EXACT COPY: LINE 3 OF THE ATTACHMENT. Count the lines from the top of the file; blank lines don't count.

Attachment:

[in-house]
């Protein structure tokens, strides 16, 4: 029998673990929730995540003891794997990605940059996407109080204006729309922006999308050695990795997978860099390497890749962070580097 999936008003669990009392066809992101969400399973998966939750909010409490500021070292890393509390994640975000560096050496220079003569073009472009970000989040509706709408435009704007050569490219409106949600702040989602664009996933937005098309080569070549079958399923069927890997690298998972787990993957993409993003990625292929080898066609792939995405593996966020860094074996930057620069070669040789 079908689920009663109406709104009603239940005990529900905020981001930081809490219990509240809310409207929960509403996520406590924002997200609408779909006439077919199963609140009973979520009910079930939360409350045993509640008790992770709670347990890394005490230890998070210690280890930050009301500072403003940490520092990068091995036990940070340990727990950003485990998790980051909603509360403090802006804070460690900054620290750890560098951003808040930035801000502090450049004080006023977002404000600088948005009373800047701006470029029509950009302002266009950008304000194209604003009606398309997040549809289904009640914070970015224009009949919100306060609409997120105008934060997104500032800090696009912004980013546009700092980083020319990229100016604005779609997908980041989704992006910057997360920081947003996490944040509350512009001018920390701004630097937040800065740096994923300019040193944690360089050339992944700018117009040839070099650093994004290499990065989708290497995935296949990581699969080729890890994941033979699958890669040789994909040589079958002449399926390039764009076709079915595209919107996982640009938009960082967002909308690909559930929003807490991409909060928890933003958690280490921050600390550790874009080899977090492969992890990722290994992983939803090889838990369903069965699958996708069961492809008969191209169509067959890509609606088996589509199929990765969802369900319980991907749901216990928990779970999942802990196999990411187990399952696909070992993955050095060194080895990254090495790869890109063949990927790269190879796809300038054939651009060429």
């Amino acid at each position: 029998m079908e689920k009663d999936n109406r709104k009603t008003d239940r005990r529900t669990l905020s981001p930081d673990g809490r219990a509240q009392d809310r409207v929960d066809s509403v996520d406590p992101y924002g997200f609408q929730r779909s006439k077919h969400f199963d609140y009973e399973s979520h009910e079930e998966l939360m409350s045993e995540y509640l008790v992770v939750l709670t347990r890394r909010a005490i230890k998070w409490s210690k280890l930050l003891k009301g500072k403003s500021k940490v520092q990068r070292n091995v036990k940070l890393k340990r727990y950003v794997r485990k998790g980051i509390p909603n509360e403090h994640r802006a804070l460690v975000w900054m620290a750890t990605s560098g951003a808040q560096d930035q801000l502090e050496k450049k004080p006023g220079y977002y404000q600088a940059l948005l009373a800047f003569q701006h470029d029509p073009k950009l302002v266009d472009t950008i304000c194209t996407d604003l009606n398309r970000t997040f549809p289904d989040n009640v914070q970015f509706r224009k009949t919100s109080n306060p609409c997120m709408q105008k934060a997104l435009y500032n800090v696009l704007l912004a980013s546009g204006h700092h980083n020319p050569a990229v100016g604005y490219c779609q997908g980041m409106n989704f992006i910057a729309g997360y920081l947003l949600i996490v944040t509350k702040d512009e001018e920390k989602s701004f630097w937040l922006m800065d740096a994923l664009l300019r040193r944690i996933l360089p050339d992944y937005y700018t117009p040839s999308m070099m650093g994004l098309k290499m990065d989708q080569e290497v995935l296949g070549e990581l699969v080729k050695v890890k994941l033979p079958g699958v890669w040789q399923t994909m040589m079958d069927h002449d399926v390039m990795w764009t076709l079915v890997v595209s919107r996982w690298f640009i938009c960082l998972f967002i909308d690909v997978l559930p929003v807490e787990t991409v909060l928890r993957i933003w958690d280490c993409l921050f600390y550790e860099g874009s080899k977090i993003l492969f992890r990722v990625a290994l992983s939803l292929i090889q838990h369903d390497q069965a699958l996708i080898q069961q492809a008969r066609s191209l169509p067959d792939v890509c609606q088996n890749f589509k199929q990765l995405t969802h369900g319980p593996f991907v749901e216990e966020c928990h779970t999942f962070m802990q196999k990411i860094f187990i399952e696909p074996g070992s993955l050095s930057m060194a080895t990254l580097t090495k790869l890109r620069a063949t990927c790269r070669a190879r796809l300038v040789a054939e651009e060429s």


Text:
């Amino acid at each position: 029998m079908e689920k009663d999936n109406r709104k009603t008003d239940r005990r529900t669990l905020s981001p930081d673990g809490r219990a509240q009392d809310r409207v929960d066809s509403v996520d406590p992101y924002g997200f609408q929730r779909s006439k077919h969400f199963d609140y009973e399973s979520h009910e079930e998966l939360m409350s045993e995540y509640l008790v992770v939750l709670t347990r890394r909010a005490i230890k998070w409490s210690k280890l930050l003891k009301g500072k403003s500021k940490v520092q990068r070292n091995v036990k940070l890393k340990r727990y950003v794997r485990k998790g980051i509390p909603n509360e403090h994640r802006a804070l460690v975000w900054m620290a750890t990605s560098g951003a808040q560096d930035q801000l502090e050496k450049k004080p006023g220079y977002y404000q600088a940059l948005l009373a800047f003569q701006h470029d029509p073009k950009l302002v266009d472009t950008i304000c194209t996407d604003l009606n398309r970000t997040f549809p289904d989040n009640v914070q970015f509706r224009k009949t919100s109080n306060p609409c997120m709408q105008k934060a997104l435009y500032n800090v696009l704007l912004a980013s546009g204006h700092h980083n020319p050569a990229v100016g604005y490219c779609q997908g980041m409106n989704f992006i910057a729309g997360y920081l947003l949600i996490v944040t509350k702040d512009e001018e920390k989602s701004f630097w937040l922006m800065d740096a994923l664009l300019r040193r944690i996933l360089p050339d992944y937005y700018t117009p040839s999308m070099m650093g994004l098309k290499m990065d989708q080569e290497v995935l296949g070549e990581l699969v080729k050695v890890k994941l033979p079958g699958v890669w040789q399923t994909m040589m079958d069927h002449d399926v390039m990795w764009t076709l079915v890997v595209s919107r996982w690298f640009i938009c960082l998972f967002i909308d690909v997978l559930p929003v807490e787990t991409v909060l928890r993957i933003w958690d280490c993409l921050f600390y550790e860099g874009s080899k977090i993003l492969f992890r990722v990625a290994l992983s939803l292929i090889q838990h369903d390497q069965a699958l996708i080898q069961q492809a008969r066609s191209l169509p067959d792939v890509c609606q088996n890749f589509k199929q990765l995405t969802h369900g319980p593996f991907v749901e216990e966020c928990h779970t999942f962070m802990q196999k990411i860094f187990i399952e696909p074996g070992s993955l050095s930057m060194a080895t990254l580097t090495k790869l890109r620069a063949t990927c790269r070669a190879r796809l300038v040789a054939e651009e060429s």